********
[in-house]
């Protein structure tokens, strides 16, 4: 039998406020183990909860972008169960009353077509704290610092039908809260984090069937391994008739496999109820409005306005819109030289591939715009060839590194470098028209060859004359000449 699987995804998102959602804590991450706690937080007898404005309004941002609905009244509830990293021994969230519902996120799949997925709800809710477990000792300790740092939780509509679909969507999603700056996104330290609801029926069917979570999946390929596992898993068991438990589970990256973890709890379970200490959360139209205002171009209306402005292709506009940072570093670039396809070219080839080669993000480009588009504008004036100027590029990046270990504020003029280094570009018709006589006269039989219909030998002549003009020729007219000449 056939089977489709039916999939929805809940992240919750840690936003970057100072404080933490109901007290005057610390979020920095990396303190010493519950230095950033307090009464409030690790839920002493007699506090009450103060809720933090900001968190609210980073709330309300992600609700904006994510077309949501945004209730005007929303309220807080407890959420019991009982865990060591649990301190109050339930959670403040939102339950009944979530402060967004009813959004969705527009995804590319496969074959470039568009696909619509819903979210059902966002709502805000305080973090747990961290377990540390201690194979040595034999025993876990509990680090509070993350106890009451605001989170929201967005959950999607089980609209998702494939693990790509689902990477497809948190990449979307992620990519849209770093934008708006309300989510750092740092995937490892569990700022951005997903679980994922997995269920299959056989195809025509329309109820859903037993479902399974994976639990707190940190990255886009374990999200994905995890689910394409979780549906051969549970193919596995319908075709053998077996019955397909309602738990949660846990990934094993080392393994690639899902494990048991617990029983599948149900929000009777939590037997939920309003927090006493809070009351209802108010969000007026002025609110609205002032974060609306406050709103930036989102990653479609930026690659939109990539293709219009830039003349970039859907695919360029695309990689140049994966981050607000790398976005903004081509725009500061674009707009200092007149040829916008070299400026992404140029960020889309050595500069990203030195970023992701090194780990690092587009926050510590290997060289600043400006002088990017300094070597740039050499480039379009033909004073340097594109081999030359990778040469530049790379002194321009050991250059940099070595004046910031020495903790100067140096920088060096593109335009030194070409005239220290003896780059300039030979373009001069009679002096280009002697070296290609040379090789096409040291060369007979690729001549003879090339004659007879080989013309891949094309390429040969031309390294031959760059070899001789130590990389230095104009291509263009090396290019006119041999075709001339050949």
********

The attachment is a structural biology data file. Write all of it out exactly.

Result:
[in-house]
């Protein structure tokens, strides 16, 4: 039998406020183990909860972008169960009353077509704290610092039908809260984090069937391994008739496999109820409005306005819109030289591939715009060839590194470098028209060859004359000449 699987995804998102959602804590991450706690937080007898404005309004941002609905009244509830990293021994969230519902996120799949997925709800809710477990000792300790740092939780509509679909969507999603700056996104330290609801029926069917979570999946390929596992898993068991438990589970990256973890709890379970200490959360139209205002171009209306402005292709506009940072570093670039396809070219080839080669993000480009588009504008004036100027590029990046270990504020003029280094570009018709006589006269039989219909030998002549003009020729007219000449 056939089977489709039916999939929805809940992240919750840690936003970057100072404080933490109901007290005057610390979020920095990396303190010493519950230095950033307090009464409030690790839920002493007699506090009450103060809720933090900001968190609210980073709330309300992600609700904006994510077309949501945004209730005007929303309220807080407890959420019991009982865990060591649990301190109050339930959670403040939102339950009944979530402060967004009813959004969705527009995804590319496969074959470039568009696909619509819903979210059902966002709502805000305080973090747990961290377990540390201690194979040595034999025993876990509990680090509070993350106890009451605001989170929201967005959950999607089980609209998702494939693990790509689902990477497809948190990449979307992620990519849209770093934008708006309300989510750092740092995937490892569990700022951005997903679980994922997995269920299959056989195809025509329309109820859903037993479902399974994976639990707190940190990255886009374990999200994905995890689910394409979780549906051969549970193919596995319908075709053998077996019955397909309602738990949660846990990934094993080392393994690639899902494990048991617990029983599948149900929000009777939590037997939920309003927090006493809070009351209802108010969000007026002025609110609205002032974060609306406050709103930036989102990653479609930026690659939109990539293709219009830039003349970039859907695919360029695309990689140049994966981050607000790398976005903004081509725009500061674009707009200092007149040829916008070299400026992404140029960020889309050595500069990203030195970023992701090194780990690092587009926050510590290997060289600043400006002088990017300094070597740039050499480039379009033909004073340097594109081999030359990778040469530049790379002194321009050991250059940099070595004046910031020495903790100067140096920088060096593109335009030194070409005239220290003896780059300039030979373009001069009679002096280009002697070296290609040379090789096409040291060369007979690729001549003879090339004659007879080989013309891949094309390429040969031309390294031959760059070899001789130590990389230095104009291509263009090396290019006119041999075709001339050949």